Whilst most people will feel some sort of work related stress at some point throughout their career, for others this feeling can become so overwhelming that it makes them feel physically and mentally ill.
There could be a number of reasons for a job making someone unwell. The pressures of tight deadlines, feeling overworked or a dispute with a colleague could all have an adverse affect on mental and physical health.
Whether work induces an illness or results in a pre-existing chronic condition becoming worse, nobody should have to suffer in this way.
Past research by MIND and YouGov shows that 56% of workers have found work stressful at some point, so we have listed 6 signs to look out for if you think your job is making you unwell:
If your clothes are starting to feel baggier than usual and you are lacking energy, it could be that you are losing weight as a result of stress.
Whilst dropping the pounds can sometimes be a personal goal, doing so as a result of work related stress is never healthy. Although a person’s weight can regularly fluctuate, the NHS advises that a persistent, unintentional loss over 6-12 months that equals more than 5% of a person’s weight, is usually something to be concerned about.
For some people, work related stress may result in poor food choices or missing important meals, for others it can lead to them completely losing their appetite.
It is important to remember, that whilst weight loss might be more common, stress can have the opposite effect and lead to weight gain too.
Nobody needs a sleepless night prior to work and if your inability to sleep is a result of work related anxieties playing on your mind, you might need to seek advice from a healthcare professional.
Stress is one of the main causes of chronic insomnia and poor sleeping habits such as irregular bedtimes and an uncomfortable sleeping environment will only exacerbate the problem. Set yourself a regular bedtime routine and avoid being on personal devices too late into the evening.
A lack of sleep could also lead to frequent headaches and a lack of energy.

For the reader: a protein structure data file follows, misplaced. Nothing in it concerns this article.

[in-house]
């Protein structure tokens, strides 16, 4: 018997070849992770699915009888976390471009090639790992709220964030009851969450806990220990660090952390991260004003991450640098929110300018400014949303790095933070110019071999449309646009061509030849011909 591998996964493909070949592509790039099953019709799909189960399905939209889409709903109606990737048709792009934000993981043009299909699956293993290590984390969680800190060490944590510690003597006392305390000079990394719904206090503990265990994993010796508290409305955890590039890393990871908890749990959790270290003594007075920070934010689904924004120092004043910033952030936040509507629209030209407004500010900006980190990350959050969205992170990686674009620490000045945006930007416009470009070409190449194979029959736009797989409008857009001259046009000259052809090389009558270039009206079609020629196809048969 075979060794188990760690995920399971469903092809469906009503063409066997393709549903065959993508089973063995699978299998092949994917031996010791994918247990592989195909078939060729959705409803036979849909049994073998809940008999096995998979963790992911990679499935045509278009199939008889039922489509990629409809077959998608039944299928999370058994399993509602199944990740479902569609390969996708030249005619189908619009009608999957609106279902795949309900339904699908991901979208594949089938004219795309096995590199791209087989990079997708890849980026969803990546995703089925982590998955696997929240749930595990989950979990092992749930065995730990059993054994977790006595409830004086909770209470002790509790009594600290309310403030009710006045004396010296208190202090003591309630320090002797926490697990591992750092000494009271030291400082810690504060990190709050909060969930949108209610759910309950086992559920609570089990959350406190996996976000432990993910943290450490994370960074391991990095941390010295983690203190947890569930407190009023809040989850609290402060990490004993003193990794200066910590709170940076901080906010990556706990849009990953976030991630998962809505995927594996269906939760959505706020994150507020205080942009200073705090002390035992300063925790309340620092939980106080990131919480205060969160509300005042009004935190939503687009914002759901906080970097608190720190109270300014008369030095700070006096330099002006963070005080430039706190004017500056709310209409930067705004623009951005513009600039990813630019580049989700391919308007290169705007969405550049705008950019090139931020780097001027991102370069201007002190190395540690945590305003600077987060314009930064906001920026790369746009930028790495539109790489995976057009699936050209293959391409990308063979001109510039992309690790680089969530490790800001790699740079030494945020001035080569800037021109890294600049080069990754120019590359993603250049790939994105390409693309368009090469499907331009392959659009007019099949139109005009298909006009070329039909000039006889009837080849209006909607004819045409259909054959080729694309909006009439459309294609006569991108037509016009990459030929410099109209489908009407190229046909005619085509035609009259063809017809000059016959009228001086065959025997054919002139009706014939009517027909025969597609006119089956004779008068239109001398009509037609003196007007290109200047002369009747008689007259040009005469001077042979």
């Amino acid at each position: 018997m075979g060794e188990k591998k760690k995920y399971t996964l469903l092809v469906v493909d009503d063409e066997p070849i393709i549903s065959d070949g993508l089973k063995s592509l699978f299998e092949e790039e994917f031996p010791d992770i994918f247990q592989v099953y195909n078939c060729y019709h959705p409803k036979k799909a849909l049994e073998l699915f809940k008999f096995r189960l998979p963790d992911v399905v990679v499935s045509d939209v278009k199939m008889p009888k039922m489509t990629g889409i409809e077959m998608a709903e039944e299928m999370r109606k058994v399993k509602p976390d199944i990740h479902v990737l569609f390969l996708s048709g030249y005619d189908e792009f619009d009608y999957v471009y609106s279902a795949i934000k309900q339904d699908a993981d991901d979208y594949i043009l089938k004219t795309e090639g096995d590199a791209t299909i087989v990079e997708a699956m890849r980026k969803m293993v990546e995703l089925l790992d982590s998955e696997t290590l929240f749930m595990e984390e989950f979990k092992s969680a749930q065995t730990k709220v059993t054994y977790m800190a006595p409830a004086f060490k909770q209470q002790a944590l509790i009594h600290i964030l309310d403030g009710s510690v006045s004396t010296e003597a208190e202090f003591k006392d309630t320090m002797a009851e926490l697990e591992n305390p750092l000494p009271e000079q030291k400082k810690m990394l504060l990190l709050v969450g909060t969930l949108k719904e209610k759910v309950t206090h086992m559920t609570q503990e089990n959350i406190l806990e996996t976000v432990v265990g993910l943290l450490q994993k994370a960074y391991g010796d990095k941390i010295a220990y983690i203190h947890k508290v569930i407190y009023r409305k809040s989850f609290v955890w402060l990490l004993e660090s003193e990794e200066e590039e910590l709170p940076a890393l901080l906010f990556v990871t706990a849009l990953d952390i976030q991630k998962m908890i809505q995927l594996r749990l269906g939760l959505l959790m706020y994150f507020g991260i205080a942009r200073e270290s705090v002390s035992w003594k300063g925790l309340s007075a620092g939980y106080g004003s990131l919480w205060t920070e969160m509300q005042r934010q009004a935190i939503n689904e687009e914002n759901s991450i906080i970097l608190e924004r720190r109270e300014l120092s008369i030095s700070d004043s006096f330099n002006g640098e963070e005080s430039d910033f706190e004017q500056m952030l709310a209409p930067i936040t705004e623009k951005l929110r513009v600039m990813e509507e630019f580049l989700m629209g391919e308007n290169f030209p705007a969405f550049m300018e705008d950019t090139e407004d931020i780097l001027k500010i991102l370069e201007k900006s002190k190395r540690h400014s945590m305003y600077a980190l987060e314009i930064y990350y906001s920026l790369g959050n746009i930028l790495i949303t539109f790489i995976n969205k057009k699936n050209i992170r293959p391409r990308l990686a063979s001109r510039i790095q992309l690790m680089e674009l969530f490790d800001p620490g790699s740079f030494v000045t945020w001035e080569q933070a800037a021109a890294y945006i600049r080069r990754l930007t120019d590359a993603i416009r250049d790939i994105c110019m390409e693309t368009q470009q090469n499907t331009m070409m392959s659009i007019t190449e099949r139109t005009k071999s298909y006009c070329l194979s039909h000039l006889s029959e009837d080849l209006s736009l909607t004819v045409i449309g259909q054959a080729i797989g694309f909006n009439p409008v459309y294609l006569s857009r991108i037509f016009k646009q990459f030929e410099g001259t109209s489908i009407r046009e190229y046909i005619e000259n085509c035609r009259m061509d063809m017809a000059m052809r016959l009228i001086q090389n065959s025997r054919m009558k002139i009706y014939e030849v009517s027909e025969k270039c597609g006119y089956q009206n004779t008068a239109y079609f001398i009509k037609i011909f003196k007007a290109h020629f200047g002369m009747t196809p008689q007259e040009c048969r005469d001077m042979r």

Heightened anxiety and emotions
If you are finding yourself feeling anxious about situations that wouldn’t normally phase you, consider whether the stress you are feeling could be stemming from your job.
Whilst most jobs can lead to some sort of workplace stress at some point throughout your career, it is not right if this feeling starts to take over your personal life too.
Symptoms of anxiety could present themselves as constant worrying, overthinking, paranoia, losing interest in things you are normally passionate about or decreased productivity.
If your anxiety is at a level where it makes functioning day-to-day difficult, you might need to seek advice from a medical professional, or at the very least a family member or friend who can lend a listening ear.
Mood swings, irritability and frequent crying spells might also be a result of your job making you unwell.
If your job is making you unwell, you might find yourself lacking in motivation to socialise with friends and family.
For some people, social withdrawal can be a symptom of anxiety; however, retreating from society could only make this problem worse in the long run.
If you can feel your anxiety increasing in social situations we advise speaking to someone you trust to see how they can help.
It might be a good idea to join a club of something you love such as a running or cycling club. This will help you to broaden your social network and give you a positive reason to mix with other people.
Excessive consumption of alcohol
If you’ve had a stressful day at work, it’s fairly common to wind down the day with the odd glass of wine.
However, if you’re drinking excessively to mask the pressures at work, the feeling of relief you get will only be temporary. In the long run, the implications on your finances and health will only leave you in a worse position.
If you find that your default stress buster is always reaching for a bottle, try to focus on hobbies which don’t revolve around alcohol such as going to the gym, walking your dog or going to the cinema.
Inability to focus on your personal life
If your job is playing on your mind even when you are meant to be relaxing, this could understandably make it difficult to concentrate on relationships with family, friends and partners.
Being present is important and if you find yourself constantly distracted by thoughts of work, eventually it will take its toll.
Whilst your career is important, it is equally important to have a healthy work-life balance to ensure that you feel motivated when you enter the workplace.
If you are finding it difficult to focus on anything other than work, speak to your manager to see if there is anything your workplace can do to help.
Should you be worried that your job is making you unwell but you aren’t in a position where you are able to remove yourself from the situation, there are ways you can make your life easier.
Focus on positive aspects of your life such as relationships with loved ones and make sure you have plenty of interests outside of the workplace to distract you from your job. Exercise, eat well and drink plenty of water to keep you feeling physically and mentally fit.
The main thing to remember is, there are plenty of healthcare professionals who can provide you with advice to ensure things get better!
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